Lessons Learned from TV/Movie Outbreaks
The CW recently began their new miniseries, Containment. While any show or movie on an outbreak instantly captures my interest, this one is particularly captivating for the same reasons as Outbreak – it’s so bad, it’s good. A recent ranking of the most plausible pathogen and zombie virus outbreaks in movies points to our affinity for outbreak movies with poor scientific backing. I’m a fan of watching these movies, and now Containment on Tuesday evenings, to see not just how wrong people can get outbreak response, but what they think the general public wants to see when it comes to a dramatic epidemic depiction. Did I mention the plethora of epidemiology/infection control faux pas? We’ve all watched a movie or show with a disease outbreak and picked out some ridiculous (and usually hilarious) blunders. The Pandora Report is now starting a list of ways the show demonstrates how NOT to stop/prevent an outbreak. We’re hoping to publish the list after the season ends and would love to include anything YOU find while watching it. Whether it’s the ridiculous infection prevention habits, over-the-top quarantine practices, or SWAT house calls, we want to know what you find while watching the show. Please email (firstname.lastname@example.org) or tweet with #GMUBiodefense and we’ll incorporate them into our overall list.
The WHO has released a one-year overview of the outbreak, pointing to the reasons why “an obscure disease became a global health emergency.” They emphasized the potential staying power of the virus and the challenges of diagnostic testing in the field. Many experts are predicting that once there is local transmission in the U.S., Zika virus will become endemic and a “constant low-level threat” requiring annual vaccination. The FDA has issued Emergency Use Authorization to approve the first commercial U.S. Zika virus test. “The Zika Virus RNA Qualitative Real-Time RT-PCR test from Focus Diagnostics, a Quest Diagnostics wholly-owned subsidiary, is a proprietary molecular test is intended for the qualitative detection of RNA from the Zika virus in human serum specimens.” Prior to this, all testing was done at specific laborites designated by the CDC and had limited availability to physicians. The availability of a rapid test will allow for more accurate and timely surveillance and diagnoses. Brazil has reported roughly 1,300 Zika-linked microcephaly cases. Researchers are finding that mosquitoes infected with the bacterium, Wolbachia, may help stop the spread of Zika. “We are pretty sure that mosquitoes carrying Wolbachia will have a great impact on Zika transmission in the field,” said Luciano A. Moreira, a biologist at the Oswaldo Cruz Foundation in Belo Horizonte, Brazil, and the lead author of a new report on the researchers’ findings, published on Wednesday in the journal Cell Host & Microbe. There is also a growing concern about the potential impact the virus may have in the U.S. as researchers have found Zika in Asian tiger (Aedes albopictus) mosquitoes. This particular mosquito has a larger range within the U.S. and travels farther north. As of May 4, 2016, the CDC has reported 472 travel-associated cases in the U.S.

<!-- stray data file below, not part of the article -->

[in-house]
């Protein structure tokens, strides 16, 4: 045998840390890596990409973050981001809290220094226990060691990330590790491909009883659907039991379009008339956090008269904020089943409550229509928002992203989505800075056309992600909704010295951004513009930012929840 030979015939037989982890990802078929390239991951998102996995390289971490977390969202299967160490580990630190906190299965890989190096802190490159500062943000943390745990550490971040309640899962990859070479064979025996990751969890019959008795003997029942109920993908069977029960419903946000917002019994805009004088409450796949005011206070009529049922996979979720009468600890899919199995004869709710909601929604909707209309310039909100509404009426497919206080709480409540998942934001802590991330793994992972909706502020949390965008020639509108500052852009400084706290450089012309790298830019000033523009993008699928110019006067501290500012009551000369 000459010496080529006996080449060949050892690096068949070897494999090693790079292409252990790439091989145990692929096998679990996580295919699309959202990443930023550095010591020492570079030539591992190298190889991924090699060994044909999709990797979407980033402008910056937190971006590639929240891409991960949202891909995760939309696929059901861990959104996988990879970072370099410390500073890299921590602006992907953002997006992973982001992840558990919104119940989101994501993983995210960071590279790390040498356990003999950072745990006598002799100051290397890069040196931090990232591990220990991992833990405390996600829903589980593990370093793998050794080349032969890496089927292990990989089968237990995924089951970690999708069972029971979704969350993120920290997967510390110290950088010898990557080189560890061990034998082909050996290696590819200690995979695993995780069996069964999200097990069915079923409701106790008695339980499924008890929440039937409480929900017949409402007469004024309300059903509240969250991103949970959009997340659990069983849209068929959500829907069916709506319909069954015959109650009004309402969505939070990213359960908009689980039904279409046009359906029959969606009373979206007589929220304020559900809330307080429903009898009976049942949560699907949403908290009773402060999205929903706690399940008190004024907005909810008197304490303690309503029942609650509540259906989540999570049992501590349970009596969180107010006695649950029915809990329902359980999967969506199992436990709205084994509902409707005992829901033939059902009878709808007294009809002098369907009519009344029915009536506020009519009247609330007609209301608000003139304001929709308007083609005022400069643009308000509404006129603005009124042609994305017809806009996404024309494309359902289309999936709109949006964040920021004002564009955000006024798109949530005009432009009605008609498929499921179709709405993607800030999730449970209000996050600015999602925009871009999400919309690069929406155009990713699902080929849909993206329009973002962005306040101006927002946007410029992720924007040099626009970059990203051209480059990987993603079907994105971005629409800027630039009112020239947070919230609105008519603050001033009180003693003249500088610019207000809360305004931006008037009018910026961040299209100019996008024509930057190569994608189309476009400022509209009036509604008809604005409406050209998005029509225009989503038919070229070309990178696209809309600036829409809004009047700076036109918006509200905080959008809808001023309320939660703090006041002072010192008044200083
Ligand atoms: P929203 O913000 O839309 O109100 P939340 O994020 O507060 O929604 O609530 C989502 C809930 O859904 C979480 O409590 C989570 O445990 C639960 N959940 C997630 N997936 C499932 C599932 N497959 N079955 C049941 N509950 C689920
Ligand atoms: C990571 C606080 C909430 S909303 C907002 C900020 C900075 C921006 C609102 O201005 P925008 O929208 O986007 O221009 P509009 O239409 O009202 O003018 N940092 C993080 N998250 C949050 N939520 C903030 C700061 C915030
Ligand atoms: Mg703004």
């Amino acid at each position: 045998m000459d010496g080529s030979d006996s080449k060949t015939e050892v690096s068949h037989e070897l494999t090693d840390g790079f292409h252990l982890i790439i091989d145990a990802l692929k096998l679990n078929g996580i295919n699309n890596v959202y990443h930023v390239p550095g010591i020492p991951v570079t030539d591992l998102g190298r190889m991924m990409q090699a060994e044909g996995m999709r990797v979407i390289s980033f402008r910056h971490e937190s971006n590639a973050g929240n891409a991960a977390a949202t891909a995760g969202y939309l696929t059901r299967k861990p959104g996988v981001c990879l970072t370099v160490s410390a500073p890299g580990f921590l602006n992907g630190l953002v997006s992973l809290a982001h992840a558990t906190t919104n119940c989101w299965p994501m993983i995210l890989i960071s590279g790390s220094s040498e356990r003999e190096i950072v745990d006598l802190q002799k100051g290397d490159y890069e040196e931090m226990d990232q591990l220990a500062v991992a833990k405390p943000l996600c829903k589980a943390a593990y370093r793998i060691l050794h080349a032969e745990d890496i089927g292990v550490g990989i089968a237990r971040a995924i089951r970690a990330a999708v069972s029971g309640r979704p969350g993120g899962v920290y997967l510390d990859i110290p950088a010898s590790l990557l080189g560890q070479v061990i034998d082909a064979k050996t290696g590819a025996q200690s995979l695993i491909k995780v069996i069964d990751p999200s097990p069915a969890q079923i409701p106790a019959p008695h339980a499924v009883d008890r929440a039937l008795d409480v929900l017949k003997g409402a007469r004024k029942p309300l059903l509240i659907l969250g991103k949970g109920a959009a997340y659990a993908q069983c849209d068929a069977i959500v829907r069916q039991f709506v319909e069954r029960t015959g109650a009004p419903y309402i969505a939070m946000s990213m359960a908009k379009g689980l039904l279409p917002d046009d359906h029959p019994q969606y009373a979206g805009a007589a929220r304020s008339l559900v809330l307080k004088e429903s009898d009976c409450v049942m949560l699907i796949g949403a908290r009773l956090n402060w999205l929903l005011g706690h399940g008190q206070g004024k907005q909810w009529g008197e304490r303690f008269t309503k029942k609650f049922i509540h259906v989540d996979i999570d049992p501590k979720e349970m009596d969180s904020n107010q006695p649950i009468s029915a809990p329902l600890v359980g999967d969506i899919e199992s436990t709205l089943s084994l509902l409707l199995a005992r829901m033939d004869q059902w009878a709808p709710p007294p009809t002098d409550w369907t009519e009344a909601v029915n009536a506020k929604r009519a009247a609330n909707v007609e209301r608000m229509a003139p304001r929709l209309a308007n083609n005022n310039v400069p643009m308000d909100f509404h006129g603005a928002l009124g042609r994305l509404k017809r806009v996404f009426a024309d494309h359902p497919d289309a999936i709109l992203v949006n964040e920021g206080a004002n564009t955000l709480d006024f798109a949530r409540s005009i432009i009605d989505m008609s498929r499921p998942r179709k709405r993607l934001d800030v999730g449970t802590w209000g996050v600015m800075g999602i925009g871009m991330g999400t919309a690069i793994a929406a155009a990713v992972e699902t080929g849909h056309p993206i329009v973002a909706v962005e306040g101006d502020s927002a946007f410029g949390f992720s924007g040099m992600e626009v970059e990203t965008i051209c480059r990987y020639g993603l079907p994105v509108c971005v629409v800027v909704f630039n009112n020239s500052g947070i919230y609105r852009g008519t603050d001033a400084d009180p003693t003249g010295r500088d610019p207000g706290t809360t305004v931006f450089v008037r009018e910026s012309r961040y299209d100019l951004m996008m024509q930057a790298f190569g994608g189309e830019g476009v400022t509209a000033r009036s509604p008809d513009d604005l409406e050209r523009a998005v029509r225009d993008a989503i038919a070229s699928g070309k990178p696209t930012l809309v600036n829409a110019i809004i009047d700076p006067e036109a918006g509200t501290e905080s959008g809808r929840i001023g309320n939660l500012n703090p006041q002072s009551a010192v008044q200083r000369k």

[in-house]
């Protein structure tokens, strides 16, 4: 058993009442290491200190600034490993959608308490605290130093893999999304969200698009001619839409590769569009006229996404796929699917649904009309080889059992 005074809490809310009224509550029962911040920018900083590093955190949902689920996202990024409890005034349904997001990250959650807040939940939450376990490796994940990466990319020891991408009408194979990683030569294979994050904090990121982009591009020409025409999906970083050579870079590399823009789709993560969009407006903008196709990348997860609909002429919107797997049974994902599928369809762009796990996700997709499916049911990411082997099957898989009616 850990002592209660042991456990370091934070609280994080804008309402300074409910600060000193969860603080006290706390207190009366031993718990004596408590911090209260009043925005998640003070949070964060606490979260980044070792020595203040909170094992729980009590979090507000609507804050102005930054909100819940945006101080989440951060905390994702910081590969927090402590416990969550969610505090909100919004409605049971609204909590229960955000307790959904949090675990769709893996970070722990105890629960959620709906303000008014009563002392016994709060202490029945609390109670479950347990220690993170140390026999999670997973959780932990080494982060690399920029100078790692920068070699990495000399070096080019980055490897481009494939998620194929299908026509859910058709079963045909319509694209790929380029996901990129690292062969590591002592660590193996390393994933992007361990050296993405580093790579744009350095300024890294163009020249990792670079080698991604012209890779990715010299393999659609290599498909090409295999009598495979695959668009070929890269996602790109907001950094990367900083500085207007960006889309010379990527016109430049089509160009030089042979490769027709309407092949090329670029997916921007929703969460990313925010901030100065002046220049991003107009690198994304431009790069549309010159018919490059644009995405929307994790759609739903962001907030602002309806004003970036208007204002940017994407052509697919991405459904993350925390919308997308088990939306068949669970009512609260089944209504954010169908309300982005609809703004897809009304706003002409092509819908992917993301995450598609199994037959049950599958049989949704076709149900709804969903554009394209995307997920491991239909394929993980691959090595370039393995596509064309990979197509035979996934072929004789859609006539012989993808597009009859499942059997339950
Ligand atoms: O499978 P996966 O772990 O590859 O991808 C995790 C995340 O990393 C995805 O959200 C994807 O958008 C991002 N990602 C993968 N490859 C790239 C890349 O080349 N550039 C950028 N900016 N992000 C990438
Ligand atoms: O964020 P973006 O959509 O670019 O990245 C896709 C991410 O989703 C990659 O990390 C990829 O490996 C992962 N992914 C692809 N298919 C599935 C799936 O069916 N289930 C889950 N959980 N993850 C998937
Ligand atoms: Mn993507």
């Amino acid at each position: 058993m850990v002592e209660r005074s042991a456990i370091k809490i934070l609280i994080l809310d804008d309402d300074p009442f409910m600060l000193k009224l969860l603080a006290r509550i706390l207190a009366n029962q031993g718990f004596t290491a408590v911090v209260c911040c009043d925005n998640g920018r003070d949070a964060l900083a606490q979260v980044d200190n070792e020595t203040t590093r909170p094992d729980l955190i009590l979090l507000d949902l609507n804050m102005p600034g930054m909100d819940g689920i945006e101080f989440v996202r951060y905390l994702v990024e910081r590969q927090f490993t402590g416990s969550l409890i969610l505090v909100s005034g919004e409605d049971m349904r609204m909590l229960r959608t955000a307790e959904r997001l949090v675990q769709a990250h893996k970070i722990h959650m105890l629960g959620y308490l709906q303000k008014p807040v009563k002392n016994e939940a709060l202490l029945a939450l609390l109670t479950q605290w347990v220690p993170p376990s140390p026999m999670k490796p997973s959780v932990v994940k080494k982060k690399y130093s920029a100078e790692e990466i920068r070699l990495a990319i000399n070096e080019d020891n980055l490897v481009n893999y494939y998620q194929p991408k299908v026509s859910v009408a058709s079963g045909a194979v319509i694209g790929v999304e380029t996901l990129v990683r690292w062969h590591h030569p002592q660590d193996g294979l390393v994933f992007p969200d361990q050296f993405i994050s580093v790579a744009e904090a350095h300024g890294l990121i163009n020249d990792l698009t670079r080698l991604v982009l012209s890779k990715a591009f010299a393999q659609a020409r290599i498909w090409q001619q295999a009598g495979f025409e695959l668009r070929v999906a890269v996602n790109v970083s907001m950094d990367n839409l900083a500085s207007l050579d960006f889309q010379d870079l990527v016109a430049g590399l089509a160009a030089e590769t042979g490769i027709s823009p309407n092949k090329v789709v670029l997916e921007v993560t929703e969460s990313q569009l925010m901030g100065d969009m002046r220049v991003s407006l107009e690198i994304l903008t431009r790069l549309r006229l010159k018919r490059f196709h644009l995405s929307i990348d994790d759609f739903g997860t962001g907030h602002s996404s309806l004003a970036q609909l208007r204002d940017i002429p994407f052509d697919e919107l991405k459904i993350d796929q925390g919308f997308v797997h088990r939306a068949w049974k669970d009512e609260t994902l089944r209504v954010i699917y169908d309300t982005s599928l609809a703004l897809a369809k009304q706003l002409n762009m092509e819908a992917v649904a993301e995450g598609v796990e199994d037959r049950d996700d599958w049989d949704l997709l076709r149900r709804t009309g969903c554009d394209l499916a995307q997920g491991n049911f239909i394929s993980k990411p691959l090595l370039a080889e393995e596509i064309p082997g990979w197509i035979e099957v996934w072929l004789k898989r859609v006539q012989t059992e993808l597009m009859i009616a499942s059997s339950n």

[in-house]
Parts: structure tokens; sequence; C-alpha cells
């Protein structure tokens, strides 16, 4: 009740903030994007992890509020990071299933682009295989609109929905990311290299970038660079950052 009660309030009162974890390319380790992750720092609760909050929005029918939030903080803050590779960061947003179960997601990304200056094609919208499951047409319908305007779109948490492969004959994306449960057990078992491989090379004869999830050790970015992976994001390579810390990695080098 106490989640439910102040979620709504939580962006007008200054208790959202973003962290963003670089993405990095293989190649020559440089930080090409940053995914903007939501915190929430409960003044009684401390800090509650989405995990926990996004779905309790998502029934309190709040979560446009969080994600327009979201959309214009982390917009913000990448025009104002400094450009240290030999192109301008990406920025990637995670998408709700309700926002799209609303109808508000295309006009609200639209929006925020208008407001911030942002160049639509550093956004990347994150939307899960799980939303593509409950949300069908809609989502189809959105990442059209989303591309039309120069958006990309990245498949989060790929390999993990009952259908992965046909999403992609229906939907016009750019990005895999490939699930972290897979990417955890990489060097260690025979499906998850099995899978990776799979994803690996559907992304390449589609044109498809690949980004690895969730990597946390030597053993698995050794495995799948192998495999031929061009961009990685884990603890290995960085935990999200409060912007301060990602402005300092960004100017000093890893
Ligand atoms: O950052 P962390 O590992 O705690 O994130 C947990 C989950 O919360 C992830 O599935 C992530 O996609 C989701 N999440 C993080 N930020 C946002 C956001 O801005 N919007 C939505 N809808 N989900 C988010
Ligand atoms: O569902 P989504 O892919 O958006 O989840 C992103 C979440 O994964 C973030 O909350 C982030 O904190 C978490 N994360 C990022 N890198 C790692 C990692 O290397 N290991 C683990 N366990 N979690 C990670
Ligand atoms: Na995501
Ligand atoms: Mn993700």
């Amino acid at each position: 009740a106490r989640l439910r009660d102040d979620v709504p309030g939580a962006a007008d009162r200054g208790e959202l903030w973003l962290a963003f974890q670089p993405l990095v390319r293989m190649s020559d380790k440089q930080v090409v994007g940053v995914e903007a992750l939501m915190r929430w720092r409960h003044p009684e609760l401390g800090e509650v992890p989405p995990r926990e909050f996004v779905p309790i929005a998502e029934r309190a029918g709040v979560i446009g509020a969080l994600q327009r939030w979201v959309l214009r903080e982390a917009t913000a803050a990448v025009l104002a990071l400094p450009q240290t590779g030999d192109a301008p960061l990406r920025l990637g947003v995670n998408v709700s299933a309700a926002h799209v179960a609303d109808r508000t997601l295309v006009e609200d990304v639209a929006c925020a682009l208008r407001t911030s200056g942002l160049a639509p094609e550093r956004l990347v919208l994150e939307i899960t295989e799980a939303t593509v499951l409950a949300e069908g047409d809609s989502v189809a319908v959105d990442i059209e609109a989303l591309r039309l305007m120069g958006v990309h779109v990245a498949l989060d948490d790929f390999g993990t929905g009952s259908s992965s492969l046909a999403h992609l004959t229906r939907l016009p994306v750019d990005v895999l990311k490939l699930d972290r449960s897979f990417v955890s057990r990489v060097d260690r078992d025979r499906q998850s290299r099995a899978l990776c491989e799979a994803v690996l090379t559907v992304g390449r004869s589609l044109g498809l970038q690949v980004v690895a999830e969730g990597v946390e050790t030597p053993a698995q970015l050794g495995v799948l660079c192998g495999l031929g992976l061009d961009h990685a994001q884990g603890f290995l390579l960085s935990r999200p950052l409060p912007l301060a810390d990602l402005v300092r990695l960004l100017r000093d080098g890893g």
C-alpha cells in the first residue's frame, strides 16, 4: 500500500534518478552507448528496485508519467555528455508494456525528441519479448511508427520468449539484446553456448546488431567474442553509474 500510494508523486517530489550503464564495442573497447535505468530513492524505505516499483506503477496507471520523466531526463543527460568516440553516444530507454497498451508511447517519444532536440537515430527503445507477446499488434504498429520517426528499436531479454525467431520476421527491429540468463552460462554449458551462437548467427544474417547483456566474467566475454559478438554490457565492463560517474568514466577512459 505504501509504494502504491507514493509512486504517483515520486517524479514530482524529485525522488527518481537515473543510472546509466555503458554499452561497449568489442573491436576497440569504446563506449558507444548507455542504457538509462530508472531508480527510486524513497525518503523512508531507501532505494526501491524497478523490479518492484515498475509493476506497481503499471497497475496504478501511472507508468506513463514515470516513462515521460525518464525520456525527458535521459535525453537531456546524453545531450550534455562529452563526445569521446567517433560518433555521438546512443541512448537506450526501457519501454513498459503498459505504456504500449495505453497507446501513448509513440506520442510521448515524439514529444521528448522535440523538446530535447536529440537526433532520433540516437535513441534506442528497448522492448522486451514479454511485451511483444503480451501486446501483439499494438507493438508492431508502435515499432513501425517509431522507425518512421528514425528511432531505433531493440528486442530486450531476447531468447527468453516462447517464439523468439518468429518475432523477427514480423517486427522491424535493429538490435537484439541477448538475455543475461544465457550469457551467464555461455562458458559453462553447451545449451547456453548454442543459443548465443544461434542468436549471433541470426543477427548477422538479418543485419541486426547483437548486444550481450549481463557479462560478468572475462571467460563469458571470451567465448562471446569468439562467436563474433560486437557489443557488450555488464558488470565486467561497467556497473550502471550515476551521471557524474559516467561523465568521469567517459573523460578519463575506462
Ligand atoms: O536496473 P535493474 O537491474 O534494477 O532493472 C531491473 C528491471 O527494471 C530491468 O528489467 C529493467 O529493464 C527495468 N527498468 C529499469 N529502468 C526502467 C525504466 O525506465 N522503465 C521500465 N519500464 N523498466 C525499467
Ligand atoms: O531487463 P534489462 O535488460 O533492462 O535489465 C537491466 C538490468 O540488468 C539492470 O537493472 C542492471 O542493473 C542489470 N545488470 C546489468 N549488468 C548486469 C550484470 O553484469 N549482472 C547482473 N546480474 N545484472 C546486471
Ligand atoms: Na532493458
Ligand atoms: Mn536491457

Stories You May Have Missed:
- Ebola Survivor Household Contacts At Higher Risk – a recent study in Sierra Leone found that nearly half of household contacts of Ebola survivors contracted the illness. The risk of infection was correlated with level of exposure, but researchers also found that it varied by age. “The adjusted risk also varied by age: 43% for children under 2 years, 30% for those 5 to 14 years; 41% for those 15 to 19, 51% for adults 20 to 29 years, and more than 60% for adults over 30.”
- Ebola Re-Emergence Involves Virus With Reduced Evolutionary Rate – A recent study found that the mutational rate has waned a bit in the Ebola virus that re-emerged in Liberia. Performing genomic comparisons of the virus in flare-ups, the research “team saw declining genetic divergence in the flare-up strains, perhaps due to diminished evolutionary rates in individuals with persistent infection. Still, the sequence data supported the notion that the flare-ups involved strains related to those in the main outbreak, ruling out re-introduction from a reservoir animal or transmission of distinct strains from active infections elsewhere”.
- Chinese Espionage and Traded Nuclear Information – a former Florida Power & Light manager is accused of trading nuclear information for cash to aid a Chinese nuclear power company. He was “recruited by Szuhsiung Ho, also known as Allen Ho, to help China General Nuclear Power Co. develop special nuclear material in China, according to the grand jury indictment.”